Shelf-life studies performed on rice protein concentrate suggest that it has a 24-month shelf life in unopened containers stored at temperatures below 80°F.
COLLAGEN PEPTIDES POWDER
Collagen peptides, also known as hydrolyzed collagen, are made by extracting collagen from the hide, bone, and connective tissue of animals such as cows, chickens, fish, and eggshell membranes.
Since collagen peptides are an animal-based protein powder, you can expect them to have a shelf-life similar to whey protein powder, 12 months, when stored under cool, dry conditions.
Food labels such as “sell by,” “use by,” “best by,” and “MFG date” have been confused for expiration dates on dietary supplements and foods for years.
While these labels do not necessarily indicate that the safety of your protein powder declines after that date, it is helpful to understand the terms.
SELL BY: A "sell-by" date tells the store selling the product how long it should be displayed for sale before quality deteriorates. Items are typically safe to consume after this date but may have a slightly altered taste or appearance.
USE BY: A “use-by” date is the last date that a product will be at optimal quality. It is only considered to be a safety date on infant formula.
BEST BY: A "best if used by'' date indicates when a food will be at its best flavor and quality. It is not a safety date. You’ll likely find “best by” dates on eggs, meat, and chicken.
MFG DATE: Also known as manufacture date, MFG date indicates the date a product was produced.
IS IT SAFE TO CONSUME EXPIRED PROTEIN POWDER?
It depends just how old that protein powder power is!
In most cases, it is safe to consume protein powder a few months after its date of expiration as long as you've kept it in a dry, cool environment. *Keyword, months, not years and years.
And of course, this only applies if it does not show any signs that it has gone bad (more on that later).
This is because protein powders are dry, low-moisture products, which means they are less prone to bacterial growth and spoilage.
If protein powder is stored in humid or warm conditions, the product may go bad long before the expiration date. This is especially true for dairy-based proteins like whey and casein because the milk proteins experience physical and chemical changes when exposed to high heat and humidity.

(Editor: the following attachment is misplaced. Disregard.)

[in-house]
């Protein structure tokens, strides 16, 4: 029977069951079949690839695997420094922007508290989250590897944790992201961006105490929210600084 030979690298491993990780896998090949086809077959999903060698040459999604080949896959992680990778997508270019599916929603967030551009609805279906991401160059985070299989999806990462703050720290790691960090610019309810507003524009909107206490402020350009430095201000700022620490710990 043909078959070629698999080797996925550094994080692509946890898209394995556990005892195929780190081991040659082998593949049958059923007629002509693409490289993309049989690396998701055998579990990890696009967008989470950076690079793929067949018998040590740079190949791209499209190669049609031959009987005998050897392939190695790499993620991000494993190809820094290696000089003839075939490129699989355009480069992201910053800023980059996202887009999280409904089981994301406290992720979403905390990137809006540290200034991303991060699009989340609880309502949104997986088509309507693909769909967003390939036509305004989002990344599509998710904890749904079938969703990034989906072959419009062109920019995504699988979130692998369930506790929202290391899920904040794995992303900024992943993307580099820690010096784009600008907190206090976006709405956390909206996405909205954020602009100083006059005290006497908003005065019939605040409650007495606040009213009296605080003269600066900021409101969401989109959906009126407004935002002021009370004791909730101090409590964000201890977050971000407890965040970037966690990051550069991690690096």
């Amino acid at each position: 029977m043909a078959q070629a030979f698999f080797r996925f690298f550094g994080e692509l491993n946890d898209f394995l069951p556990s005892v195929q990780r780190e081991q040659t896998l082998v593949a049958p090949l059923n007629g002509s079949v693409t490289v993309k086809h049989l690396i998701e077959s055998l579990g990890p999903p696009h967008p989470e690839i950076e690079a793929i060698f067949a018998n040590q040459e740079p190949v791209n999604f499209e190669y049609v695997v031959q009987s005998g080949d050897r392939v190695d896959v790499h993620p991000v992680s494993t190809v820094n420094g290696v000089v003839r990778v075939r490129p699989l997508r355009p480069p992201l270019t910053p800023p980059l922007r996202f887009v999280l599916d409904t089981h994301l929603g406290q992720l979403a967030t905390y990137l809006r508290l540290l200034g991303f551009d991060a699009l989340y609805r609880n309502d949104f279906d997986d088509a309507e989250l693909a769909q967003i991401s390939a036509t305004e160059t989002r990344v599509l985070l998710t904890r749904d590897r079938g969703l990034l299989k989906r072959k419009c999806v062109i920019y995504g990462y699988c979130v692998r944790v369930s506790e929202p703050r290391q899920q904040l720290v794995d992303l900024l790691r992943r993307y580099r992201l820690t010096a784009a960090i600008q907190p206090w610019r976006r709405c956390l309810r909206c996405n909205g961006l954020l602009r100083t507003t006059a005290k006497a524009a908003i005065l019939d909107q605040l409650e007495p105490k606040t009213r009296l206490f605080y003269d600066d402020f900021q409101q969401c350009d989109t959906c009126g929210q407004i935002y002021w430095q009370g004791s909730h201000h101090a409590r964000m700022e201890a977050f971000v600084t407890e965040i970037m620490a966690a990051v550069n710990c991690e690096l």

One study on whey protein concentrate found that storing it at very high temperatures — 113°F for 15 weeks — led to a significant increase in oxidation in the product. This caused the protein powder to become damaged, leading to undesirable taste changes.
Furthermore, as time goes on, the protein powder's amino acid content can diminish, resulting in a less complete protein.
COMMON SIGNS YOUR PROTEIN WENT BAD
If you have doubts about your protein powder, it's best to ditch it.
Consuming bad protein powder can make you sick and cause you to experience a fever, diarrhea, or vomiting.
Signs of bad protein powder include:
- Smells like funk.
- Changes in color.
- Appearance of mold.
- Texture changes, such as clumping.
- Taste bitter.
TIPS TO KEEP PROTEIN FRESH
The BEST way to get the most out of your protein powder and not worry about its expiration date is to USE IT.
Kills two birds with one stone by adding a scoop of protein powder to your morning coffee.
If you prioritize your protein and take one shake a day, you'll be able to use your jar up in a month and not have to worry about it going to waste.
The second best way to take care of it is by storing it properly...
- Store your protein powder in a temperature and humidity-controlled room at around 70°F or 21°C. The humidity in the room should be less than 65%.
- Do not store your protein powder in the freezer or refrigerator, as it may produce condensation, which can cause it to spoil.
- Keep the lid and seal on your protein powder until you are ready to use it.
- Only purchase a quantity of protein that you can realistically consume within a few months.
- Always check the manufacturing date on the protein powder to ensure you are getting the freshest protein powder possible.
Protein supplements are a staple for many people. If you don’t store protein powder properly, it may only last up to 9 months. However, if you store your protein powder in optimal conditions, you can expect it to last up to 2 years.
Making a protein shake a few months after your protein powder expires is unlikely to cause any significant harm.
If it's wayyyyy past the expiry date, looks like shit, and smells like shit, don't try to find out if it tastes like shit, cause it will probably give you the shits.
Like that repetition?
Bottom line, use some common sense. If it looks and smells sour, toss it and get a knew one.
We know a good one ; )